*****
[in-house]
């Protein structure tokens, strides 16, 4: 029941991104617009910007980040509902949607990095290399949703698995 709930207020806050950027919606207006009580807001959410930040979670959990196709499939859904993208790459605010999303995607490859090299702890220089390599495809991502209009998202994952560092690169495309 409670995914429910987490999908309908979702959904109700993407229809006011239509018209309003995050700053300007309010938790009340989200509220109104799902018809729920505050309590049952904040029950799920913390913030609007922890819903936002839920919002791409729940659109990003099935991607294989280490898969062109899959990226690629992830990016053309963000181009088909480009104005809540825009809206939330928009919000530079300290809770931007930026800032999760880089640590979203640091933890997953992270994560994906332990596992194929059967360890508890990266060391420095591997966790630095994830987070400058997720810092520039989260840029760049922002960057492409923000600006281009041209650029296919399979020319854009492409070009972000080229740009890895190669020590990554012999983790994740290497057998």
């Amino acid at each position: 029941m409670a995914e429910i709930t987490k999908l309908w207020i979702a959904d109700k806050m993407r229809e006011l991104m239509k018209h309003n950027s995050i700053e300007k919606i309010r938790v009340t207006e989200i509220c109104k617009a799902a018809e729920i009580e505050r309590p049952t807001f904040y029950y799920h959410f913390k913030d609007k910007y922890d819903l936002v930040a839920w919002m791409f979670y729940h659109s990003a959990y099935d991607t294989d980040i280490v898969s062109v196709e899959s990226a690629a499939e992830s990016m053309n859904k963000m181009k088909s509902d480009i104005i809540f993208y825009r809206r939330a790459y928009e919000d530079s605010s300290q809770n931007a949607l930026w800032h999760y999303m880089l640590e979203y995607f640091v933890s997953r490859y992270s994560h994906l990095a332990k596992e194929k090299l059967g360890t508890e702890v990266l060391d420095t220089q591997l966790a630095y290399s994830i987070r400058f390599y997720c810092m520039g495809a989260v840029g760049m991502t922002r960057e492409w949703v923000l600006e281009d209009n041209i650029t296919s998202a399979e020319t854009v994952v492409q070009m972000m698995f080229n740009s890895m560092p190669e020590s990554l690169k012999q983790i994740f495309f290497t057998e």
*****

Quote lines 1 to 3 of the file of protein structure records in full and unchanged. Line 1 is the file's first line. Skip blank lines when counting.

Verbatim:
[in-house]
């Protein structure tokens, strides 16, 4: 029941991104617009910007980040509902949607990095290399949703698995 709930207020806050950027919606207006009580807001959410930040979670959990196709499939859904993208790459605010999303995607490859090299702890220089390599495809991502209009998202994952560092690169495309 409670995914429910987490999908309908979702959904109700993407229809006011239509018209309003995050700053300007309010938790009340989200509220109104799902018809729920505050309590049952904040029950799920913390913030609007922890819903936002839920919002791409729940659109990003099935991607294989280490898969062109899959990226690629992830990016053309963000181009088909480009104005809540825009809206939330928009919000530079300290809770931007930026800032999760880089640590979203640091933890997953992270994560994906332990596992194929059967360890508890990266060391420095591997966790630095994830987070400058997720810092520039989260840029760049922002960057492409923000600006281009041209650029296919399979020319854009492409070009972000080229740009890895190669020590990554012999983790994740290497057998």
């Amino acid at each position: 029941m409670a995914e429910i709930t987490k999908l309908w207020i979702a959904d109700k806050m993407r229809e006011l991104m239509k018209h309003n950027s995050i700053e300007k919606i309010r938790v009340t207006e989200i509220c109104k617009a799902a018809e729920i009580e505050r309590p049952t807001f904040y029950y799920h959410f913390k913030d609007k910007y922890d819903l936002v930040a839920w919002m791409f979670y729940h659109s990003a959990y099935d991607t294989d980040i280490v898969s062109v196709e899959s990226a690629a499939e992830s990016m053309n859904k963000m181009k088909s509902d480009i104005i809540f993208y825009r809206r939330a790459y928009e919000d530079s605010s300290q809770n931007a949607l930026w800032h999760y999303m880089l640590e979203y995607f640091v933890s997953r490859y992270s994560h994906l990095a332990k596992e194929k090299l059967g360890t508890e702890v990266l060391d420095t220089q591997l966790a630095y290399s994830i987070r400058f390599y997720c810092m520039g495809a989260v840029g760049m991502t922002r960057e492409w949703v923000l600006e281009d209009n041209i650029t296919s998202a399979e020319t854009v994952v492409q070009m972000m698995f080229n740009s890895m560092p190669e020590s990554l690169k012999q983790i994740f495309f290497t057998e």